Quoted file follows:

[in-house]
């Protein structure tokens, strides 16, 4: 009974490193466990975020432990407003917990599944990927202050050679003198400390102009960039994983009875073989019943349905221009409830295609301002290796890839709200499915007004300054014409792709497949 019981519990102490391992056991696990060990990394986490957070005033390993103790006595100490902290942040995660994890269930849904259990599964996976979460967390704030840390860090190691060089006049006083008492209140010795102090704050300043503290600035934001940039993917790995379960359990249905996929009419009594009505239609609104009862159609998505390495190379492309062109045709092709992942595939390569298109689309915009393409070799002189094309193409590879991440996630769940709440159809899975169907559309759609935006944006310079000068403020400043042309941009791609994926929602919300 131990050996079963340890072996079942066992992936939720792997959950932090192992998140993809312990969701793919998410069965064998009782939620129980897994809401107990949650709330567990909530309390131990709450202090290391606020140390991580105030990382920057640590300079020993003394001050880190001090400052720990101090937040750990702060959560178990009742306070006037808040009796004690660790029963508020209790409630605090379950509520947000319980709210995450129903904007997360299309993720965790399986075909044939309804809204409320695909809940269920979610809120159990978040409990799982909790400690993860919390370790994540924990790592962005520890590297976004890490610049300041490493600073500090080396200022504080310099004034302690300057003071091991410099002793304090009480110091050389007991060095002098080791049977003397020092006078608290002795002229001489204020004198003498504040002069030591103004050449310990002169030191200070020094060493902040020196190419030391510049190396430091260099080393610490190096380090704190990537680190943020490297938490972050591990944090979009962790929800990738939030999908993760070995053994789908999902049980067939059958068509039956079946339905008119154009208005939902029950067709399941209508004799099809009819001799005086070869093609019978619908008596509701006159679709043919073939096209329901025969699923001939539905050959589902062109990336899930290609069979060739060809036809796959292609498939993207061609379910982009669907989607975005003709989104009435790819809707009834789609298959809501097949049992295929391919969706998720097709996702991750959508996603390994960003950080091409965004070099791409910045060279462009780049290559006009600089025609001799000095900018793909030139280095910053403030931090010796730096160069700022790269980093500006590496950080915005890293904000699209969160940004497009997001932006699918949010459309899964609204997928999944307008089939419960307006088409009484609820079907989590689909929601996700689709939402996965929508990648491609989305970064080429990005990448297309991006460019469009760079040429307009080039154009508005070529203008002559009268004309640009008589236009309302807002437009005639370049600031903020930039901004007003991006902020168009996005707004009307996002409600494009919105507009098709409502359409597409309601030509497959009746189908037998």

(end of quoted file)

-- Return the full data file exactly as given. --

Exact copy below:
[in-house]
């Protein structure tokens, strides 16, 4: 009974490193466990975020432990407003917990599944990927202050050679003198400390102009960039994983009875073989019943349905221009409830295609301002290796890839709200499915007004300054014409792709497949 019981519990102490391992056991696990060990990394986490957070005033390993103790006595100490902290942040995660994890269930849904259990599964996976979460967390704030840390860090190691060089006049006083008492209140010795102090704050300043503290600035934001940039993917790995379960359990249905996929009419009594009505239609609104009862159609998505390495190379492309062109045709092709992942595939390569298109689309915009393409070799002189094309193409590879991440996630769940709440159809899975169907559309759609935006944006310079000068403020400043042309941009791609994926929602919300 131990050996079963340890072996079942066992992936939720792997959950932090192992998140993809312990969701793919998410069965064998009782939620129980897994809401107990949650709330567990909530309390131990709450202090290391606020140390991580105030990382920057640590300079020993003394001050880190001090400052720990101090937040750990702060959560178990009742306070006037808040009796004690660790029963508020209790409630605090379950509520947000319980709210995450129903904007997360299309993720965790399986075909044939309804809204409320695909809940269920979610809120159990978040409990799982909790400690993860919390370790994540924990790592962005520890590297976004890490610049300041490493600073500090080396200022504080310099004034302690300057003071091991410099002793304090009480110091050389007991060095002098080791049977003397020092006078608290002795002229001489204020004198003498504040002069030591103004050449310990002169030191200070020094060493902040020196190419030391510049190396430091260099080393610490190096380090704190990537680190943020490297938490972050591990944090979009962790929800990738939030999908993760070995053994789908999902049980067939059958068509039956079946339905008119154009208005939902029950067709399941209508004799099809009819001799005086070869093609019978619908008596509701006159679709043919073939096209329901025969699923001939539905050959589902062109990336899930290609069979060739060809036809796959292609498939993207061609379910982009669907989607975005003709989104009435790819809707009834789609298959809501097949049992295929391919969706998720097709996702991750959508996603390994960003950080091409965004070099791409910045060279462009780049290559006009600089025609001799000095900018793909030139280095910053403030931090010796730096160069700022790269980093500006590496950080915005890293904000699209969160940004497009997001932006699918949010459309899964609204997928999944307008089939419960307006088409009484609820079907989590689909929601996700689709939402996965929508990648491609989305970064080429990005990448297309991006460019469009760079040429307009080039154009508005070529203008002559009268004309640009008589236009309302807002437009005639370049600031903020930039901004007003991006902020168009996005707004009307996002409600494009919105507009098709409502359409597409309601030509497959009746189908037998």